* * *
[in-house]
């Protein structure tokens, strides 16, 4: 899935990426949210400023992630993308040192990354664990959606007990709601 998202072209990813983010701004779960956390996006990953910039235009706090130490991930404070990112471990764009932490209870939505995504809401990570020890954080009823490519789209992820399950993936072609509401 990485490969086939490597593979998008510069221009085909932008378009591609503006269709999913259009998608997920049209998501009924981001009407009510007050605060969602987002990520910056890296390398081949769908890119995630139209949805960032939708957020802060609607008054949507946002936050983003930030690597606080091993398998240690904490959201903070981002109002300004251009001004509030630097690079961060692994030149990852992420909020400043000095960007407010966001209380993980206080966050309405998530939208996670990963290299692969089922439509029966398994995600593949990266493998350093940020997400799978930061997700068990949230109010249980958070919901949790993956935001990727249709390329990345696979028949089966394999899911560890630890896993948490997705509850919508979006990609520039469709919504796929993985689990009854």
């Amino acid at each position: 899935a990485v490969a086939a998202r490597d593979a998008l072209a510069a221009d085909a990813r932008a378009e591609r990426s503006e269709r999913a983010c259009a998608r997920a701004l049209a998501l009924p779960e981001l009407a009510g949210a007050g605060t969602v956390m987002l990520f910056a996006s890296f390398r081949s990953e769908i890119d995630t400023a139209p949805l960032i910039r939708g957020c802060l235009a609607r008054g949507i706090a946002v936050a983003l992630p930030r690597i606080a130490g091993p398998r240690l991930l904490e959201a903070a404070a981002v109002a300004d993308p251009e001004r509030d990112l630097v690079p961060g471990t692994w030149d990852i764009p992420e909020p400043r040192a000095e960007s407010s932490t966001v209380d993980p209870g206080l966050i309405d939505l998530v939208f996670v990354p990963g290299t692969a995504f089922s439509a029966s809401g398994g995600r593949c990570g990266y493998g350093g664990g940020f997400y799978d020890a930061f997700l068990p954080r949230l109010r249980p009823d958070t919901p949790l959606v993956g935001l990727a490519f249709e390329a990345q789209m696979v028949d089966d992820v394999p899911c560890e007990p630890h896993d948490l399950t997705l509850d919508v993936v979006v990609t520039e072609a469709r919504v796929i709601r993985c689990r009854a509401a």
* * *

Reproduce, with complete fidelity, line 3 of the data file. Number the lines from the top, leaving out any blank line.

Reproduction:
């Amino acid at each position: 899935a990485v490969a086939a998202r490597d593979a998008l072209a510069a221009d085909a990813r932008a378009e591609r990426s503006e269709r999913a983010c259009a998608r997920a701004l049209a998501l009924p779960e981001l009407a009510g949210a007050g605060t969602v956390m987002l990520f910056a996006s890296f390398r081949s990953e769908i890119d995630t400023a139209p949805l960032i910039r939708g957020c802060l235009a609607r008054g949507i706090a946002v936050a983003l992630p930030r690597i606080a130490g091993p398998r240690l991930l904490e959201a903070a404070a981002v109002a300004d993308p251009e001004r509030d990112l630097v690079p961060g471990t692994w030149d990852i764009p992420e909020p400043r040192a000095e960007s407010s932490t966001v209380d993980p209870g206080l966050i309405d939505l998530v939208f996670v990354p990963g290299t692969a995504f089922s439509a029966s809401g398994g995600r593949c990570g990266y493998g350093g664990g940020f997400y799978d020890a930061f997700l068990p954080r949230l109010r249980p009823d958070t919901p949790l959606v993956g935001l990727a490519f249709e390329a990345q789209m696979v028949d089966d992820v394999p899911c560890e007990p630890h896993d948490l399950t997705l509850d919508v993936v979006v990609t520039e072609a469709r919504v796929i709601r993985c689990r009854a509401a």